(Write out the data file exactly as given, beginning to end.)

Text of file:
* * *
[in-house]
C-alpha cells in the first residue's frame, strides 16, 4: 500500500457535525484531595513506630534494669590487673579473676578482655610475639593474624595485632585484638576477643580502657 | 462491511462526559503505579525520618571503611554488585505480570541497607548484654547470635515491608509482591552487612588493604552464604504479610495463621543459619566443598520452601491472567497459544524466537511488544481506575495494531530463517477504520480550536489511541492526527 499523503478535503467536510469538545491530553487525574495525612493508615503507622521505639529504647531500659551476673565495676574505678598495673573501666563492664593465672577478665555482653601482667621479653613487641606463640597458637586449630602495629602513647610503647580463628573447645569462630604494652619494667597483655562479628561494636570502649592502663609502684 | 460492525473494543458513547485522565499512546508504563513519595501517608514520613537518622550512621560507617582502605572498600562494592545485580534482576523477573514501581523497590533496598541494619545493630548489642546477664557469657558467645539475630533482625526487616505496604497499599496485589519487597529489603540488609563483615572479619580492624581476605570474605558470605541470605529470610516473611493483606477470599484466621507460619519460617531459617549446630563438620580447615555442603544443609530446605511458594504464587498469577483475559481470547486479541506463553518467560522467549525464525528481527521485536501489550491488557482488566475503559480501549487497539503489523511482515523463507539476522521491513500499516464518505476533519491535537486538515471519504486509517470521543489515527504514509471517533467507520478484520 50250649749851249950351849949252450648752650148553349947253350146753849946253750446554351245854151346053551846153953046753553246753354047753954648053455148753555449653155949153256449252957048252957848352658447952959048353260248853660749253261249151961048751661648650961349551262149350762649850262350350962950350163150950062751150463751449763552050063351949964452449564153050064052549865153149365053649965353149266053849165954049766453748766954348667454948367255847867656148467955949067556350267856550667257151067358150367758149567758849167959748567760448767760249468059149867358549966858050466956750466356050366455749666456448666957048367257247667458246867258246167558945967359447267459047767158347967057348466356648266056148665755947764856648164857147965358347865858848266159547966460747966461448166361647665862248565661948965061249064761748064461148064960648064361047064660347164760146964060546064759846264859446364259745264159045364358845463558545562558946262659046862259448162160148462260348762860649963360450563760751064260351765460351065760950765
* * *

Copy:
[in-house]
C-alpha cells in the first residue's frame, strides 16, 4: 500500500457535525484531595513506630534494669590487673579473676578482655610475639593474624595485632585484638576477643580502657 | 462491511462526559503505579525520618571503611554488585505480570541497607548484654547470635515491608509482591552487612588493604552464604504479610495463621543459619566443598520452601491472567497459544524466537511488544481506575495494531530463517477504520480550536489511541492526527 499523503478535503467536510469538545491530553487525574495525612493508615503507622521505639529504647531500659551476673565495676574505678598495673573501666563492664593465672577478665555482653601482667621479653613487641606463640597458637586449630602495629602513647610503647580463628573447645569462630604494652619494667597483655562479628561494636570502649592502663609502684 | 460492525473494543458513547485522565499512546508504563513519595501517608514520613537518622550512621560507617582502605572498600562494592545485580534482576523477573514501581523497590533496598541494619545493630548489642546477664557469657558467645539475630533482625526487616505496604497499599496485589519487597529489603540488609563483615572479619580492624581476605570474605558470605541470605529470610516473611493483606477470599484466621507460619519460617531459617549446630563438620580447615555442603544443609530446605511458594504464587498469577483475559481470547486479541506463553518467560522467549525464525528481527521485536501489550491488557482488566475503559480501549487497539503489523511482515523463507539476522521491513500499516464518505476533519491535537486538515471519504486509517470521543489515527504514509471517533467507520478484520 50250649749851249950351849949252450648752650148553349947253350146753849946253750446554351245854151346053551846153953046753553246753354047753954648053455148753555449653155949153256449252957048252957848352658447952959048353260248853660749253261249151961048751661648650961349551262149350762649850262350350962950350163150950062751150463751449763552050063351949964452449564153050064052549865153149365053649965353149266053849165954049766453748766954348667454948367255847867656148467955949067556350267856550667257151067358150367758149567758849167959748567760448767760249468059149867358549966858050466956750466356050366455749666456448666957048367257247667458246867258246167558945967359447267459047767158347967057348466356648266056148665755947764856648164857147965358347865858848266159547966460747966461448166361647665862248565661948965061249064761748064461148064960648064361047064660347164760146964060546064759846264859446364259745264159045364358845463558545562558946262659046862259448162160148462260348762860649963360450563760751064260351765460351065760950765